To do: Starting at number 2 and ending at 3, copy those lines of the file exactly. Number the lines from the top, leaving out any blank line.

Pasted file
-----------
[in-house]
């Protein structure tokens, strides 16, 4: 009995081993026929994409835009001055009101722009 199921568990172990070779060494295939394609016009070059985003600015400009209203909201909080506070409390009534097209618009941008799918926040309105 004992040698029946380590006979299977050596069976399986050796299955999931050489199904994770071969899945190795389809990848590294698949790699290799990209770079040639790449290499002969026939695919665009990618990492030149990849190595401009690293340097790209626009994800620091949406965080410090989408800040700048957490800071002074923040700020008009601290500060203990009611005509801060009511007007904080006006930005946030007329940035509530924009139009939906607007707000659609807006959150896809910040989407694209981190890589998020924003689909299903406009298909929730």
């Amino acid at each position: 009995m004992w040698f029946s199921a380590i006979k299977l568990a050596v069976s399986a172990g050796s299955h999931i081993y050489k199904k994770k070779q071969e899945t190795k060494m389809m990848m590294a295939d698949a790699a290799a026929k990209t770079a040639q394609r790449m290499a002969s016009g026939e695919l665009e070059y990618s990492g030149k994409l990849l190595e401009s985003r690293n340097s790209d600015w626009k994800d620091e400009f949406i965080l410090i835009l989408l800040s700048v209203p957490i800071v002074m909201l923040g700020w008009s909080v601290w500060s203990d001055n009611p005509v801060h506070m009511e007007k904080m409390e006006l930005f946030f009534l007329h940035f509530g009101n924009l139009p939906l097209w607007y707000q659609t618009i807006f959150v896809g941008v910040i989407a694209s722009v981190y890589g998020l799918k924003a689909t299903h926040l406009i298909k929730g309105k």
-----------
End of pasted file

């Protein structure tokens, strides 16, 4: 009995081993026929994409835009001055009101722009 199921568990172990070779060494295939394609016009070059985003600015400009209203909201909080506070409390009534097209618009941008799918926040309105 004992040698029946380590006979299977050596069976399986050796299955999931050489199904994770071969899945190795389809990848590294698949790699290799990209770079040639790449290499002969026939695919665009990618990492030149990849190595401009690293340097790209626009994800620091949406965080410090989408800040700048957490800071002074923040700020008009601290500060203990009611005509801060009511007007904080006006930005946030007329940035509530924009139009939906607007707000659609807006959150896809910040989407694209981190890589998020924003689909299903406009298909929730």
């Amino acid at each position: 009995m004992w040698f029946s199921a380590i006979k299977l568990a050596v069976s399986a172990g050796s299955h999931i081993y050489k199904k994770k070779q071969e899945t190795k060494m389809m990848m590294a295939d698949a790699a290799a026929k990209t770079a040639q394609r790449m290499a002969s016009g026939e695919l665009e070059y990618s990492g030149k994409l990849l190595e401009s985003r690293n340097s790209d600015w626009k994800d620091e400009f949406i965080l410090i835009l989408l800040s700048v209203p957490i800071v002074m909201l923040g700020w008009s909080v601290w500060s203990d001055n009611p005509v801060h506070m009511e007007k904080m409390e006006l930005f946030f009534l007329h940035f509530g009101n924009l139009p939906l097209w607007y707000q659609t618009i807006f959150v896809g941008v910040i989407a694209s722009v981190y890589g998020l799918k924003a689909t299903h926040l406009i298909k929730g309105k």